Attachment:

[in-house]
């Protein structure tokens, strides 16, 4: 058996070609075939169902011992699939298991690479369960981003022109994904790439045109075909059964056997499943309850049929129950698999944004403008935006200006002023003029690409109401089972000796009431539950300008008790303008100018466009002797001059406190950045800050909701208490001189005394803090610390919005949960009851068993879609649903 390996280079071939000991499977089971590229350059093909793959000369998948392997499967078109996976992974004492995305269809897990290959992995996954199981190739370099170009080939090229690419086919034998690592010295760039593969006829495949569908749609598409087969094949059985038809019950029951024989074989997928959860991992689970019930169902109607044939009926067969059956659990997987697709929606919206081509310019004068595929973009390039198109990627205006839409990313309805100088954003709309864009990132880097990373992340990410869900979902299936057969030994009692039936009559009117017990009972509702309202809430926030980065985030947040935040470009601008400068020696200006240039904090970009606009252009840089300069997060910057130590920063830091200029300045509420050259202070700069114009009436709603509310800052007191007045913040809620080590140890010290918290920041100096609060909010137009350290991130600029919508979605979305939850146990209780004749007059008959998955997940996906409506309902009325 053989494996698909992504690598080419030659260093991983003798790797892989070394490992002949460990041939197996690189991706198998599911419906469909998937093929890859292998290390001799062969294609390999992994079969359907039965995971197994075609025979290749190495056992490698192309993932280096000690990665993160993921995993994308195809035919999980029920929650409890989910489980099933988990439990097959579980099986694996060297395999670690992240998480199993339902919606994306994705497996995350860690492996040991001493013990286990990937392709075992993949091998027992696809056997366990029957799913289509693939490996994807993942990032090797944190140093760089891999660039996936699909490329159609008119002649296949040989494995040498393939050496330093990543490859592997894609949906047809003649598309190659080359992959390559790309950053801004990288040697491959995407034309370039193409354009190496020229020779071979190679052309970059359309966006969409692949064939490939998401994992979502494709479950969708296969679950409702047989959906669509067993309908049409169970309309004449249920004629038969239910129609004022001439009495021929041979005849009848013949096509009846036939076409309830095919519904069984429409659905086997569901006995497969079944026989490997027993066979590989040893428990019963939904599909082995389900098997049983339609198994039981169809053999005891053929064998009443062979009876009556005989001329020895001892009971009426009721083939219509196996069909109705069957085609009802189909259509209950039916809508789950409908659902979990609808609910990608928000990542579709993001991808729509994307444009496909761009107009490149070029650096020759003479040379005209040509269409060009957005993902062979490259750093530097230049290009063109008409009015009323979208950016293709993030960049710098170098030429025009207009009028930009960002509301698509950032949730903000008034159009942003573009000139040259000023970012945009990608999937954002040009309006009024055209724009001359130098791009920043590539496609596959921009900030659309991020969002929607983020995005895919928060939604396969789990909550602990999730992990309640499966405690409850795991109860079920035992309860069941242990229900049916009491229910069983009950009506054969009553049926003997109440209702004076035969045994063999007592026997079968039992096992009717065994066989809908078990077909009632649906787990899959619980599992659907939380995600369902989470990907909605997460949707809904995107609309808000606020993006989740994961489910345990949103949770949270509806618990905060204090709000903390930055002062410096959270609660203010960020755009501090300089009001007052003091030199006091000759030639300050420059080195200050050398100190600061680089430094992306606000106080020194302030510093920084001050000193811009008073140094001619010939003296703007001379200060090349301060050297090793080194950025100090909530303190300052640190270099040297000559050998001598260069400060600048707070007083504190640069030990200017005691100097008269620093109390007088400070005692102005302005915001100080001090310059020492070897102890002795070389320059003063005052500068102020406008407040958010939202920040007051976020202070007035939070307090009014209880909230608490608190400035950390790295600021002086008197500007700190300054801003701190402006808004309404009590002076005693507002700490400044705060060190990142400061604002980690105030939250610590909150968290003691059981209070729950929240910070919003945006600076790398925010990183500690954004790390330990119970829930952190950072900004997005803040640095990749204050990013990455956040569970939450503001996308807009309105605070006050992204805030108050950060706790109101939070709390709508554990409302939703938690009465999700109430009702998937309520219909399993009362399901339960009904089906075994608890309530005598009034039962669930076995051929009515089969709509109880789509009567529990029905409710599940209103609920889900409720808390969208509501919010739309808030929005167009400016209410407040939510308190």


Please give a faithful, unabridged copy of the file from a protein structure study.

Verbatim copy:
[in-house]
């Protein structure tokens, strides 16, 4: 058996070609075939169902011992699939298991690479369960981003022109994904790439045109075909059964056997499943309850049929129950698999944004403008935006200006002023003029690409109401089972000796009431539950300008008790303008100018466009002797001059406190950045800050909701208490001189005394803090610390919005949960009851068993879609649903 390996280079071939000991499977089971590229350059093909793959000369998948392997499967078109996976992974004492995305269809897990290959992995996954199981190739370099170009080939090229690419086919034998690592010295760039593969006829495949569908749609598409087969094949059985038809019950029951024989074989997928959860991992689970019930169902109607044939009926067969059956659990997987697709929606919206081509310019004068595929973009390039198109990627205006839409990313309805100088954003709309864009990132880097990373992340990410869900979902299936057969030994009692039936009559009117017990009972509702309202809430926030980065985030947040935040470009601008400068020696200006240039904090970009606009252009840089300069997060910057130590920063830091200029300045509420050259202070700069114009009436709603509310800052007191007045913040809620080590140890010290918290920041100096609060909010137009350290991130600029919508979605979305939850146990209780004749007059008959998955997940996906409506309902009325 053989494996698909992504690598080419030659260093991983003798790797892989070394490992002949460990041939197996690189991706198998599911419906469909998937093929890859292998290390001799062969294609390999992994079969359907039965995971197994075609025979290749190495056992490698192309993932280096000690990665993160993921995993994308195809035919999980029920929650409890989910489980099933988990439990097959579980099986694996060297395999670690992240998480199993339902919606994306994705497996995350860690492996040991001493013990286990990937392709075992993949091998027992696809056997366990029957799913289509693939490996994807993942990032090797944190140093760089891999660039996936699909490329159609008119002649296949040989494995040498393939050496330093990543490859592997894609949906047809003649598309190659080359992959390559790309950053801004990288040697491959995407034309370039193409354009190496020229020779071979190679052309970059359309966006969409692949064939490939998401994992979502494709479950969708296969679950409702047989959906669509067993309908049409169970309309004449249920004629038969239910129609004022001439009495021929041979005849009848013949096509009846036939076409309830095919519904069984429409659905086997569901006995497969079944026989490997027993066979590989040893428990019963939904599909082995389900098997049983339609198994039981169809053999005891053929064998009443062979009876009556005989001329020895001892009971009426009721083939219509196996069909109705069957085609009802189909259509209950039916809508789950409908659902979990609808609910990608928000990542579709993001991808729509994307444009496909761009107009490149070029650096020759003479040379005209040509269409060009957005993902062979490259750093530097230049290009063109008409009015009323979208950016293709993030960049710098170098030429025009207009009028930009960002509301698509950032949730903000008034159009942003573009000139040259000023970012945009990608999937954002040009309006009024055209724009001359130098791009920043590539496609596959921009900030659309991020969002929607983020995005895919928060939604396969789990909550602990999730992990309640499966405690409850795991109860079920035992309860069941242990229900049916009491229910069983009950009506054969009553049926003997109440209702004076035969045994063999007592026997079968039992096992009717065994066989809908078990077909009632649906787990899959619980599992659907939380995600369902989470990907909605997460949707809904995107609309808000606020993006989740994961489910345990949103949770949270509806618990905060204090709000903390930055002062410096959270609660203010960020755009501090300089009001007052003091030199006091000759030639300050420059080195200050050398100190600061680089430094992306606000106080020194302030510093920084001050000193811009008073140094001619010939003296703007001379200060090349301060050297090793080194950025100090909530303190300052640190270099040297000559050998001598260069400060600048707070007083504190640069030990200017005691100097008269620093109390007088400070005692102005302005915001100080001090310059020492070897102890002795070389320059003063005052500068102020406008407040958010939202920040007051976020202070007035939070307090009014209880909230608490608190400035950390790295600021002086008197500007700190300054801003701190402006808004309404009590002076005693507002700490400044705060060190990142400061604002980690105030939250610590909150968290003691059981209070729950929240910070919003945006600076790398925010990183500690954004790390330990119970829930952190950072900004997005803040640095990749204050990013990455956040569970939450503001996308807009309105605070006050992204805030108050950060706790109101939070709390709508554990409302939703938690009465999700109430009702998937309520219909399993009362399901339960009904089906075994608890309530005598009034039962669930076995051929009515089969709509109880789509009567529990029905409710599940209103609920889900409720808390969208509501919010739309808030929005167009400016209410407040939510308190």